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Hairong Qi, Associate Professor

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1 Collaborative Processing in Sensor Networks Lecture 3 - Clustering and Sensor Selection
Hairong Qi, Associate Professor Electrical Engineering and Computer Science University of Tennessee, Knoxville Lecture Series at ZheJiang University, Summer 2008 AICIP stands for Advanced Imaging and Collaborative Information Processing

2 Research Focus - Recap Develop energy-efficient collaborative processing algorithms with fault tolerance in sensor networks Where to perform collaboration? Computing paradigms Who should participate in the collaboration? Reactive clustering protocols Sensor selection protocols How to conduct collaboration? In-network processing Self deployment The research focus of collaborative processing is essentially to solve a pair of conflict goals for sensor networks, that is, the collaborative processing should provide fault tolerance, while at the same time save energy. However, in order to save energy, the fundamental principle is to eliminate redundancy. And in order to provide fault tolerance, the fundamental principle is to use redundancy. A balanced collaborative processing algorithm is desired. This tutorial focuses on issues related to collaborative processing in sensor networks. We divide our tutorial into three sections with each section answers a unique question related to collaboration, that is, how to collaborate, who to collaborate, and where to collaborate. In the first section, we discuss the computing models that support collaborative processing. In the second section, we investigate the problem on who to collaborate. We differentiate “distributed processing” and “collaborative processing” in the sense that collaborative processing is conducted only among neighbors. Therefore, it’s important to decide a cluster among which the sensor would collaborate. On the other hand, since the density of the sensor network is high and not all of them need to be on the same time, we need to design sensor selection protocols to see which sensors need to be on or idle. The third section is about where to collaborate. This concerns in-network processing and self deployment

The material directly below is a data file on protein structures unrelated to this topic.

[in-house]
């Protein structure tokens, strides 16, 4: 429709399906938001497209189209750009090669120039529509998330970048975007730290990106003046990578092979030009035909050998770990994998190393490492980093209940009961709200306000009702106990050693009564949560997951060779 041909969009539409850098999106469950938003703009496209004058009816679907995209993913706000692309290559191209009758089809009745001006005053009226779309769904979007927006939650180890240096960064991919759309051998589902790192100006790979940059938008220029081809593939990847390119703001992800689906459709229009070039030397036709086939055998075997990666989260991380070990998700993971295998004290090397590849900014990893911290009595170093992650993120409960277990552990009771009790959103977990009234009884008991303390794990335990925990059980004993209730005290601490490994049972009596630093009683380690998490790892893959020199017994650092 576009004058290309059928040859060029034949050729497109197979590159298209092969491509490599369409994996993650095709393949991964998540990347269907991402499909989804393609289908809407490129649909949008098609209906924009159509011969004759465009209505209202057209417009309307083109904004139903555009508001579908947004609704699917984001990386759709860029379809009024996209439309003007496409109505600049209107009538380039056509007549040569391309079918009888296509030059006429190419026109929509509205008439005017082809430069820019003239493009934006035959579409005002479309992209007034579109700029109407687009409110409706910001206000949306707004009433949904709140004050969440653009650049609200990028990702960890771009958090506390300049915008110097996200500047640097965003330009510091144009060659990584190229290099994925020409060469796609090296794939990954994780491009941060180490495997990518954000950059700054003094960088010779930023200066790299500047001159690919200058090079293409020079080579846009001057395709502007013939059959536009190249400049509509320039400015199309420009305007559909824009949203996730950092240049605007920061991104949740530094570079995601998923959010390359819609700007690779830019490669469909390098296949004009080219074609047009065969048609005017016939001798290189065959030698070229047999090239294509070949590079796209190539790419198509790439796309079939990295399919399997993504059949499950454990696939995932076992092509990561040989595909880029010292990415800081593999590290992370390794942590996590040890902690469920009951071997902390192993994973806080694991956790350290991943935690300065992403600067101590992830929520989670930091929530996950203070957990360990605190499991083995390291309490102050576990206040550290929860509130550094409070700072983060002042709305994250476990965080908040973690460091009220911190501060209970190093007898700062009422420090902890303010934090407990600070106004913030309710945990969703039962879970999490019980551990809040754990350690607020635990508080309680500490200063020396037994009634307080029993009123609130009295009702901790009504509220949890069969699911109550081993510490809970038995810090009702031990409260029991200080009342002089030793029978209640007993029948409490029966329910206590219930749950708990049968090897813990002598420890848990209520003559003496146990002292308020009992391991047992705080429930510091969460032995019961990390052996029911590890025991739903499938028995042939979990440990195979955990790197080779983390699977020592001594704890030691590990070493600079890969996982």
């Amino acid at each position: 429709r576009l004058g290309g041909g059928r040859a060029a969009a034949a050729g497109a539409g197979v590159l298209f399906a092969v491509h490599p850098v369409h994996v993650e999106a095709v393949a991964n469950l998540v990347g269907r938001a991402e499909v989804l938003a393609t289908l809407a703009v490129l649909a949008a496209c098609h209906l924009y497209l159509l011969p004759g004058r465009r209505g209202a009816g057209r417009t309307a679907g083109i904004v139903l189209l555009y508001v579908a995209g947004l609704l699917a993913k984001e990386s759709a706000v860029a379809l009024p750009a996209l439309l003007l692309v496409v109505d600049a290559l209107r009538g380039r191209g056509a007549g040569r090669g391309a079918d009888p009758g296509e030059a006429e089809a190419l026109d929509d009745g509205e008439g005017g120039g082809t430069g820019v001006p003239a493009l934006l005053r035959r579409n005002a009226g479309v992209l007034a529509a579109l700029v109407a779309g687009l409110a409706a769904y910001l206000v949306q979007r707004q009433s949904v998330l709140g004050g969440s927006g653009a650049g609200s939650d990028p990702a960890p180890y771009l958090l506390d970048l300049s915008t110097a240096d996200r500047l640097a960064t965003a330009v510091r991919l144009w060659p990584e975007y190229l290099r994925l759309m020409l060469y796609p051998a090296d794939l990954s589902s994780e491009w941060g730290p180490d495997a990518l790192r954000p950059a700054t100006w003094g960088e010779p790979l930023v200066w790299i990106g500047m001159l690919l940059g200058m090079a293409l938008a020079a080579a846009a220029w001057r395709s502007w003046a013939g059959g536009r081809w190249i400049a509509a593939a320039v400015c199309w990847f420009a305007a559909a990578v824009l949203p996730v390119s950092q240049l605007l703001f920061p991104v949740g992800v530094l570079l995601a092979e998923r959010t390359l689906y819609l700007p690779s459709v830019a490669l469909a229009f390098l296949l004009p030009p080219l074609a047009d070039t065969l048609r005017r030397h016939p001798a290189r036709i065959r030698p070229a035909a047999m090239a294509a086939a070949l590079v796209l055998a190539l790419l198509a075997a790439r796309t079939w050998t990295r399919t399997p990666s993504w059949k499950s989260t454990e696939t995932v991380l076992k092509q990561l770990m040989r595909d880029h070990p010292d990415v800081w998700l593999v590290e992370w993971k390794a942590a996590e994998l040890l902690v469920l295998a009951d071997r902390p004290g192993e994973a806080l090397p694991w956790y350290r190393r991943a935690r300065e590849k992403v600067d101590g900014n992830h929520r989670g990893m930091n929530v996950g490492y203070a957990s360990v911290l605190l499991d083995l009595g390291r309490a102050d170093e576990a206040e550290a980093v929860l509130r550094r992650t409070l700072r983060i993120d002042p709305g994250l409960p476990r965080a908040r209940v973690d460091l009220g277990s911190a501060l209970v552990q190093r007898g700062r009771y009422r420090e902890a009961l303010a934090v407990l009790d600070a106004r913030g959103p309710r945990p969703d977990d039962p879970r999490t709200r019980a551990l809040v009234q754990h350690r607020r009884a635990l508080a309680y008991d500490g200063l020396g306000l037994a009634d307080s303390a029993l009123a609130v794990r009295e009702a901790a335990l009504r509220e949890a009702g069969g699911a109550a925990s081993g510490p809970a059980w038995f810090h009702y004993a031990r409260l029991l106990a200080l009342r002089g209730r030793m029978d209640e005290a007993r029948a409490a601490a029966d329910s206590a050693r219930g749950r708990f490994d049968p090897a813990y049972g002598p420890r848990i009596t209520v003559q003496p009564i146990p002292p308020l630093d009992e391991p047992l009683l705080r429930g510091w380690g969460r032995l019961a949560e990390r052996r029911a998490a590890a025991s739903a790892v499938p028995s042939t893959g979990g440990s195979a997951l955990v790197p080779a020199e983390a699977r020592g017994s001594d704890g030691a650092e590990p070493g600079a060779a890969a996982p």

3 Clustering Protocols Proactive Reactive Clusters formed in advance
Unnecessary radio transmission Large transmission power to reach cluster head Energy-inefficient Clusters formation driven by events Localized protocol Less transmission power to reach cluster head Energy-efficient

4 Related Work SPAN and GAF LEACH CMLDA DD
The positions of nodes are known a-priori LEACH Balancing energy consumption by randomly choosing a cluster head CMLDA Form clusters to maximize network lifetime while doing data collection DD Directed diffusion

5 Decentralized Reactive Clustering (DRC)
Reactive clustering driven by the events Uses power control technique to minimize the transmission power A localized clustering protocol that simple local node behavior achieves a desired global objective event event (A) A predefined clustering (B) Clustering after DRC

6 Message Format Messages are exchanged only locally
TYPE: the type of message which can be REQUEST, REPLY, JOIN, JOIN-FORWARD and END. Power Level: the transmission power the node currently uses. Destination ID: the destination node identification and we use all 1's as the broadcast address. Source ID: the address of current node. Cluster ID: the cluster head address of the cluster the current node belongs to and we use 0 if the node is unclustered. Energy: the remaining energy of the node. Signal Energy: the signal energy sensed by the current node emitted by the potential target. Messages are exchanged only locally

7 Three Tables Neighbor table Routing table
Node ID Energy Signal energy Power level Routing table Cluster ID Via Participation table (only cluster head has it)

8 Outline of DRC Post-deployment Phase